Savostyanov: Until recently most geophysics companies on the market were Russian. Today their dominance is somewhat challenged by Western companies. I think that in geophysics and seismic surveys, the market share staked out by the West is about 40 percent, and in the logging services market, 25 or 30 percent. This tendency does not suit us, the Russian geophysicists, because the technology level of Russian and Western companies is approximately the same. With rare exceptions, the Western companies do not have competitive advantages or super-technologies. As for logging, the Russian companies are not particularly good at horizontal wells and Schlumberger is much better. For instance, Russian companies do not have appliances such as scanners, which are used for surveying hole walls. But we are mostly on par with the Western companies, and one cannot really say that our technology level has risen with the advent of Western companies. The only thing that still keeps us afloat is low prices.
The situation in the equipment market is somewhat different.  In seismic surveys the main equipment suppliers are I/O and Sercel, the companies that supply us with telemetering hardware. In logging, the equipment manufacturers are Russian companies. I can give you one very interesting example: seismic sensors are produced in Russia by a firm which is 100 percent American-owned: OYO-GEO Impulse International.

OGE: What is remarkable about that company?
Savostyanov: When the joint venture was founded, 52 percent belonged to Russians, who provided the premises, machine tools and staff. There was demand for no more than 100,000 seismic sensors then. Today the firm, under American ownership, produces 1.2 million sensors annually, and, having staked out nearly 70 percent of the market, is now nearly a monopoly. The quality level has risen so much that the firm sells internationally nearly 30 percent of what is produces. The firm pays a lot of taxes to the Republic of Bashkortostan, and pays salaries that are nearly four times larger than the average salary in Ufa. Once or twice a year, envoys from the Geospace main office in Houston come to Ufa to check the accounting documents. Seismic sensors are currently in high demand internationally. The more often 3D surveys are used, the higher the demand. The American owners have a good bargain too: they reap hefty profits.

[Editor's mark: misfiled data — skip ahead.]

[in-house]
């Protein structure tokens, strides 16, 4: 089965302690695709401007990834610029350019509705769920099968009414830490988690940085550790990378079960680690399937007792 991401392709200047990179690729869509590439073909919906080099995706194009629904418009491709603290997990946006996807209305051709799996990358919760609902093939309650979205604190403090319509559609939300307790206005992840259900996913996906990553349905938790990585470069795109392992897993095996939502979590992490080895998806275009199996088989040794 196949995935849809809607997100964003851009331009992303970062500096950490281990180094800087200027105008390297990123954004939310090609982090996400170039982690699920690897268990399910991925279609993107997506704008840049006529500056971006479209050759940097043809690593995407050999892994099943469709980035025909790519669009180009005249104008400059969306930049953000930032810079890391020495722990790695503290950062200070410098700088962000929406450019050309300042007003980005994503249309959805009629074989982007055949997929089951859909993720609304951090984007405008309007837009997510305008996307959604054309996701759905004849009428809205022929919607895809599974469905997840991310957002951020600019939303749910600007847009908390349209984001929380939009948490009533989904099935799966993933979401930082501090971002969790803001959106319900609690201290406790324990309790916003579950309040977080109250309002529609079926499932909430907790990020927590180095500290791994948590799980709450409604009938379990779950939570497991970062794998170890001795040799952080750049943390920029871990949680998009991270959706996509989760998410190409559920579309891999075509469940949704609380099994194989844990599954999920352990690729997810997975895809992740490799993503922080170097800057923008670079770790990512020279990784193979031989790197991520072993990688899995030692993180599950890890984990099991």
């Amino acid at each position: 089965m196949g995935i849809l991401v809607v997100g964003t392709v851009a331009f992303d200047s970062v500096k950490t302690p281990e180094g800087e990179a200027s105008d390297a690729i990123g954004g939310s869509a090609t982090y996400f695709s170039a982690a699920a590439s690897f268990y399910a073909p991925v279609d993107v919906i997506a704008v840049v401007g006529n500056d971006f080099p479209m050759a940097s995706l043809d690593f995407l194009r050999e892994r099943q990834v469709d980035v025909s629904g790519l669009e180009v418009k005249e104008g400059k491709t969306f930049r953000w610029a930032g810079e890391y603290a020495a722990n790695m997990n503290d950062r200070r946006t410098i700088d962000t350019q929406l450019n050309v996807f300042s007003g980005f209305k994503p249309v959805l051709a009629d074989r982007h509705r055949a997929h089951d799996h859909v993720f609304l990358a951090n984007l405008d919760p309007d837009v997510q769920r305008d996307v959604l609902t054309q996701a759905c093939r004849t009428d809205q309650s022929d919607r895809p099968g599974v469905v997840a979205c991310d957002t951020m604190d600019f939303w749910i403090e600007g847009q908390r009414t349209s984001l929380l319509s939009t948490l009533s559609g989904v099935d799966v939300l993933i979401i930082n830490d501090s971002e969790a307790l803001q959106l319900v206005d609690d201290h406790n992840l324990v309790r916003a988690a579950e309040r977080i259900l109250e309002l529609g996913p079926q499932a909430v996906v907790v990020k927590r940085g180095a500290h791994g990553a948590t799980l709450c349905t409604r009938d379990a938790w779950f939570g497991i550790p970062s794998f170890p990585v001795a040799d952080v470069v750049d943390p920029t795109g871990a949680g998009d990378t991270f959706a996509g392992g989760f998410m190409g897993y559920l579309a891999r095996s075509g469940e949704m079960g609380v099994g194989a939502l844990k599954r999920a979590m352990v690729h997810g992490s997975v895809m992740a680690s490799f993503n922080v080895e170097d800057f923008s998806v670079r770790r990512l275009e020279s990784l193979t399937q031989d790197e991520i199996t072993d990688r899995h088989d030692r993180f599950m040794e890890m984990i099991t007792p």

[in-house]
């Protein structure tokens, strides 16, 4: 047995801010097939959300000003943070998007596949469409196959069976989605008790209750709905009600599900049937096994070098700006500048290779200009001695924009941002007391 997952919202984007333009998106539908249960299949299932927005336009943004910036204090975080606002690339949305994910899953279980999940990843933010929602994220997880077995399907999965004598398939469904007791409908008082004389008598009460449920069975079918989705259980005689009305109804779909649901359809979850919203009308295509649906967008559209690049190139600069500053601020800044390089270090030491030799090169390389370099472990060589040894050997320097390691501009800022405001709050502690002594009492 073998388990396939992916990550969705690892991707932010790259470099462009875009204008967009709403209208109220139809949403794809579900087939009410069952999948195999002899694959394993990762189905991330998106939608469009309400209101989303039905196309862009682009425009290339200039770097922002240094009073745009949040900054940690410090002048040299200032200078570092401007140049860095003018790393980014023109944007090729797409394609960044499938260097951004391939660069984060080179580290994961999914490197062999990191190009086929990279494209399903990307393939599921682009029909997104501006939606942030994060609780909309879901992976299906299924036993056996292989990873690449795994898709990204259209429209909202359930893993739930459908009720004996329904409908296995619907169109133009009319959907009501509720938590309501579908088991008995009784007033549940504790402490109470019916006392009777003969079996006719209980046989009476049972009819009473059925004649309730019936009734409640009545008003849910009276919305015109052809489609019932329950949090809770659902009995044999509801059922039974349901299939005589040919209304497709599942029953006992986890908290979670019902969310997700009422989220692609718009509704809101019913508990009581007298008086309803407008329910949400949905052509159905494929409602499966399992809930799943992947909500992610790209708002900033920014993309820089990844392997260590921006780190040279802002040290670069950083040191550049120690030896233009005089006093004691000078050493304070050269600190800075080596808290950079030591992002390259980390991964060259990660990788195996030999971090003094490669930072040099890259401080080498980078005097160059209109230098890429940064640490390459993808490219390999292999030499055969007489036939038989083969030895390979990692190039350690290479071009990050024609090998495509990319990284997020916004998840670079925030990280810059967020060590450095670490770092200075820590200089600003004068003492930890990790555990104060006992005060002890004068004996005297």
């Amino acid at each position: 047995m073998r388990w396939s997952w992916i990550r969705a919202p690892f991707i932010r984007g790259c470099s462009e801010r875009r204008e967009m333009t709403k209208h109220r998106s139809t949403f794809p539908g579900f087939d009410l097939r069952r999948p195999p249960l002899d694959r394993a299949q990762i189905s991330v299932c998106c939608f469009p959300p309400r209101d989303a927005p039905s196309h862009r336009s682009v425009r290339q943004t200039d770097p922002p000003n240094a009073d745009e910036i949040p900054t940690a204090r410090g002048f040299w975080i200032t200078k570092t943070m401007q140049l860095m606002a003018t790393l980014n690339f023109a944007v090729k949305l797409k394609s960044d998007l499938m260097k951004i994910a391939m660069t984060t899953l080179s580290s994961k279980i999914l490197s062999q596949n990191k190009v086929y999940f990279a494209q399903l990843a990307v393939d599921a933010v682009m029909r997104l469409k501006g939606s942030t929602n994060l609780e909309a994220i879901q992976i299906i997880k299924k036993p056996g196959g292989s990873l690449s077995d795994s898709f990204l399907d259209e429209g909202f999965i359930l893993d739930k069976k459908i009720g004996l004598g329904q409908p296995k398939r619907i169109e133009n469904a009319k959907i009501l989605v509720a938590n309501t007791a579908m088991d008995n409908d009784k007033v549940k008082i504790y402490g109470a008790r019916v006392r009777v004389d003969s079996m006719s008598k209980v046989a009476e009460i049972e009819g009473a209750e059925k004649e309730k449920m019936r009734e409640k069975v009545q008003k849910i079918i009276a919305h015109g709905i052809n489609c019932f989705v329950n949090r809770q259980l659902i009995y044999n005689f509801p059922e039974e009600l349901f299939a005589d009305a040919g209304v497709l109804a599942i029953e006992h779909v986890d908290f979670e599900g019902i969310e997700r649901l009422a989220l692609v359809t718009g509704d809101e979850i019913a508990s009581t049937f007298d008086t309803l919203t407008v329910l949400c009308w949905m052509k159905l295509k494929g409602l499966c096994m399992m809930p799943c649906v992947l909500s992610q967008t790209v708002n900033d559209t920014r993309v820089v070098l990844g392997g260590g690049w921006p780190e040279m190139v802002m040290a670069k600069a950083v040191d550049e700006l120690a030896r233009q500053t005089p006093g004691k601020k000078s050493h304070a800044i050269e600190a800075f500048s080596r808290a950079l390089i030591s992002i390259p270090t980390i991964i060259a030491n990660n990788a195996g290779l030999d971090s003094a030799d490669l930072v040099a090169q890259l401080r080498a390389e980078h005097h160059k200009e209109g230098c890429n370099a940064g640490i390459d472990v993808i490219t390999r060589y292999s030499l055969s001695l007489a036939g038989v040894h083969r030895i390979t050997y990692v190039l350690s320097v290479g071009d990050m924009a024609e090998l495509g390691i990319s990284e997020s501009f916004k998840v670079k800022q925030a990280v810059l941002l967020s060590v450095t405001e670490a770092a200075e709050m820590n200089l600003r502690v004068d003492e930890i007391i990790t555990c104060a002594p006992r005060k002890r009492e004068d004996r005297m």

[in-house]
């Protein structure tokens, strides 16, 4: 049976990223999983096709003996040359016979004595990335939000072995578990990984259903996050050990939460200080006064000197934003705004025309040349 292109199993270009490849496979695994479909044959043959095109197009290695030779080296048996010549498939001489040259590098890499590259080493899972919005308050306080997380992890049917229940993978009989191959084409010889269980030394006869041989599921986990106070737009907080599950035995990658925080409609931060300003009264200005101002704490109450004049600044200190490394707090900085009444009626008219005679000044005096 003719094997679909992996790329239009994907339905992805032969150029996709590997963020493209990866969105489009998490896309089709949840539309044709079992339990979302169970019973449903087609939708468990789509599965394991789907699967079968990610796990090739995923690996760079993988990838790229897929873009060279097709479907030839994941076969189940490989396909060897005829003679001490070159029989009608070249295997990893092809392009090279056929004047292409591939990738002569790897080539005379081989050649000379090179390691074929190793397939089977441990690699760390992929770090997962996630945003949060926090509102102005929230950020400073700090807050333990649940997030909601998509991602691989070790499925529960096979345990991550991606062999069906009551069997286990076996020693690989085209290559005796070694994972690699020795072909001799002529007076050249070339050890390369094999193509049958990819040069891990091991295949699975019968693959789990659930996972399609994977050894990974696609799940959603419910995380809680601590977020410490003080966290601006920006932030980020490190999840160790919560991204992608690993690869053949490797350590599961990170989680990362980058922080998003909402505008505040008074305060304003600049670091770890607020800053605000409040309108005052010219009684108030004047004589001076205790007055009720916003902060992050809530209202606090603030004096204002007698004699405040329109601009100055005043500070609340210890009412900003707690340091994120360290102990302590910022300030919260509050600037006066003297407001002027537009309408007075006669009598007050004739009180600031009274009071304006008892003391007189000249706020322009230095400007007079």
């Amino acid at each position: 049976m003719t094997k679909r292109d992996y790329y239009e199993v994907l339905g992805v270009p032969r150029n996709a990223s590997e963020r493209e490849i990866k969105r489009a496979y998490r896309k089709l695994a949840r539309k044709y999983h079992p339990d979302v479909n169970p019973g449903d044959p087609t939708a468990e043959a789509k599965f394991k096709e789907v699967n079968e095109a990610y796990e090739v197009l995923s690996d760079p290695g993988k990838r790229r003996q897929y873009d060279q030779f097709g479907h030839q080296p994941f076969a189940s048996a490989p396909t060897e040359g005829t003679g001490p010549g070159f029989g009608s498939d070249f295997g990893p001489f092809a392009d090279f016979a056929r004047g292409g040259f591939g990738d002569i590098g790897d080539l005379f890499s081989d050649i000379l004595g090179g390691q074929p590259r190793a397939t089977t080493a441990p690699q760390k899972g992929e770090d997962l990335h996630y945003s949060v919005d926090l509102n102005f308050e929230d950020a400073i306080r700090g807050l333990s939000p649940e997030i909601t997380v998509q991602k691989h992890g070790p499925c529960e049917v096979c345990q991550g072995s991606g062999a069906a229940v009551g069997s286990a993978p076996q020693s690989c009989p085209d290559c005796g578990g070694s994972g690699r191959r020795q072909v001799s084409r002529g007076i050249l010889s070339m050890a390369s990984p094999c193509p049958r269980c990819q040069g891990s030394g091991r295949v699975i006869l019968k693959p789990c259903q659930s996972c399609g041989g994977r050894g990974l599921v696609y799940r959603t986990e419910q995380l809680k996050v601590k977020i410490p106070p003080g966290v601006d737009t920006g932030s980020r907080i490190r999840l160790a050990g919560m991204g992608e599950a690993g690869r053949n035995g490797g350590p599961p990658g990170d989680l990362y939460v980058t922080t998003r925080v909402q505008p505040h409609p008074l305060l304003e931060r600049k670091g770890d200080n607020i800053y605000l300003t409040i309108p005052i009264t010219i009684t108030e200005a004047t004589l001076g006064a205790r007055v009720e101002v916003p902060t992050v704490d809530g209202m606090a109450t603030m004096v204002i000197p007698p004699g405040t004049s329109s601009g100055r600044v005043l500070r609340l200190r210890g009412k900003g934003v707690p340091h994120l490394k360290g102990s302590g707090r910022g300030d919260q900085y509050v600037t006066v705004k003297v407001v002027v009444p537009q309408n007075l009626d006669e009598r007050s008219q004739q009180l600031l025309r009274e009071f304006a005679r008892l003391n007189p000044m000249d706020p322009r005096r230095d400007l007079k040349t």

OGE: Can you say which technologies hold the most promise for the industry?
Savostyanov: In the area of logging, several companies, including Russian ones, use original technologies for horizontal well exploration. Several years ago I was told by one of the world’s leading companies that by 2010 pipes will be used for logging instead of wirelines. But I think that in three years they will still be using wirelines. Yet, this is an important trend which holds a lot of promise. It means getting the data not after a while, when you get the pipes from the well, pour in the fluid, read the logs and so on, but getting the data about a formation, its content and properties during the process of drilling. This is called LWD – logging while drilling, or MWD – measurement while drilling.